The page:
and a half. The possibility that this was Lexell's comet of course conflicted with M. Leverrier's first impressions, just mentioned, but increased the probability that Lexell's comet might be recovered in one or the other of the recent discoveries.
“ The only difficulty," says M. Leverrier," was, that the calculations became immensely laborious, and I was obliged to devote to them several years, including the last (1846). Although my researches are brought to a close, however great my desire to submit them to the Academy, the necessity of passing some days in collecting the documents relative to the comet of De Vico will oblige me to confine my. self at present to that of M. Faye.”
The elements of the comet of 1770, being different from those of the comets of 1843 and 1844, M. Leverrier first undertook to follow the former into the neighbourhood of Jupiter and the other regions which it would have traversed up to the years 1843 and 1844, and to ascertain, in this way, if the comet of 1770 might not place itself upon the orbits of one or the other of those discovered by M. Faye or M. Vico.
On approaching the subject more nearly, M. Leverrier found that the calculations of Laplace, in the Mécanique Céleste, as to the direction given by Jupiter to the comet of 1770, could not be depended on. Slight changes in the elements of the orbit give routes so different to the aphelion, that it remains uncertain whether it passed within or beyond the orbit of Jupiter, through the system of the satellites or outside of them. M. Leverrier was accordingly obliged to commence by studying the movement of the comet of 1770, leaving to it all the latitude which resulted from the observations made at the time. In pursuing this course,
“I established,” says M. Leverrier, “ the following points :
"1. That it was impossible that the comet should have been arrested within the system of Jupiter, without falling into the planet itself; an event very improbable, it is true, without being absolutely inadmissible.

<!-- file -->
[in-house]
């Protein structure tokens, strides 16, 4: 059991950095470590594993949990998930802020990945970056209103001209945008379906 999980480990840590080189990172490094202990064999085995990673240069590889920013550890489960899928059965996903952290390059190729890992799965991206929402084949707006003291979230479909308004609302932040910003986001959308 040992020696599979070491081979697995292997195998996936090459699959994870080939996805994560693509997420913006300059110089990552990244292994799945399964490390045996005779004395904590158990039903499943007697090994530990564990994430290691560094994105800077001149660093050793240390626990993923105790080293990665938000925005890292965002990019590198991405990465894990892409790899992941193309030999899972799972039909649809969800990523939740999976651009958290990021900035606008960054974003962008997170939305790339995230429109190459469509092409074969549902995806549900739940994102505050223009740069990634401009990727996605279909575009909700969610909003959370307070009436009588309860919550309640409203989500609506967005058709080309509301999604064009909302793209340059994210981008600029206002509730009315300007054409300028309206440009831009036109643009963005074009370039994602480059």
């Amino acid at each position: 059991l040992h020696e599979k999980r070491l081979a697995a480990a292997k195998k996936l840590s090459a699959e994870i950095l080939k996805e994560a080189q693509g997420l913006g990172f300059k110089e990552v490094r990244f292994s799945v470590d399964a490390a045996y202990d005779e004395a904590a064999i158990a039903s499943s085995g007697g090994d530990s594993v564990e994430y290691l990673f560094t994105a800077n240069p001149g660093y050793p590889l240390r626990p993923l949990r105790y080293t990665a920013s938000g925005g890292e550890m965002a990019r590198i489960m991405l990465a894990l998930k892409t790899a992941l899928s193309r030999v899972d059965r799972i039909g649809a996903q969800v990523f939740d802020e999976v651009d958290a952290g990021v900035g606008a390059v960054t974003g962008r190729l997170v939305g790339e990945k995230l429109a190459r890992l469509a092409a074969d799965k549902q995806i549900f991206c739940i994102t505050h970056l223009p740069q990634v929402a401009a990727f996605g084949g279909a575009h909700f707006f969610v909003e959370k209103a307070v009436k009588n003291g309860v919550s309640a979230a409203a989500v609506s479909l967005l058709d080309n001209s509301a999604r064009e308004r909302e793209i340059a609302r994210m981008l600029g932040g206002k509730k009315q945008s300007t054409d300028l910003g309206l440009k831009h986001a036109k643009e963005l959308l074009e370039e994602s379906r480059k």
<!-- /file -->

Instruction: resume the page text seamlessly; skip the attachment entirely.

“2. I showed that Jupiter might have forced the comet to pass off in an hyperbola round the sun. In this case, we could not expect to see it again, as it would continually move on to a greater distance from our system, to enter into other spheres of attraction.
“3. It is possible that the comet, after having escaped the action of Jupiter, might have pursued its course in ellipses of very long period. But it is much more probable that it continued to move in ellipses whose moderate period must permit us often to witness its return. I have formed a complete table of all the possible ellipses, which will serve henceforth as the basis of our further inquiries.”
The first inquiry will, then, be, whether the elements of the new comet (that of Faye), as calculated from the observations, present themselves among the systems of this table. If so, the problem is solved.
Should this not be the case, it will be necessary to inquire if the new comet may not have experienced perturbations since 1779, which would account for the present want of coincidence in the elements with those of Lexell's comet in the table. If no such considerable deviation from a regular course can be admitted as probable, the hypothesis of identity with the comet of 1770 must be given up.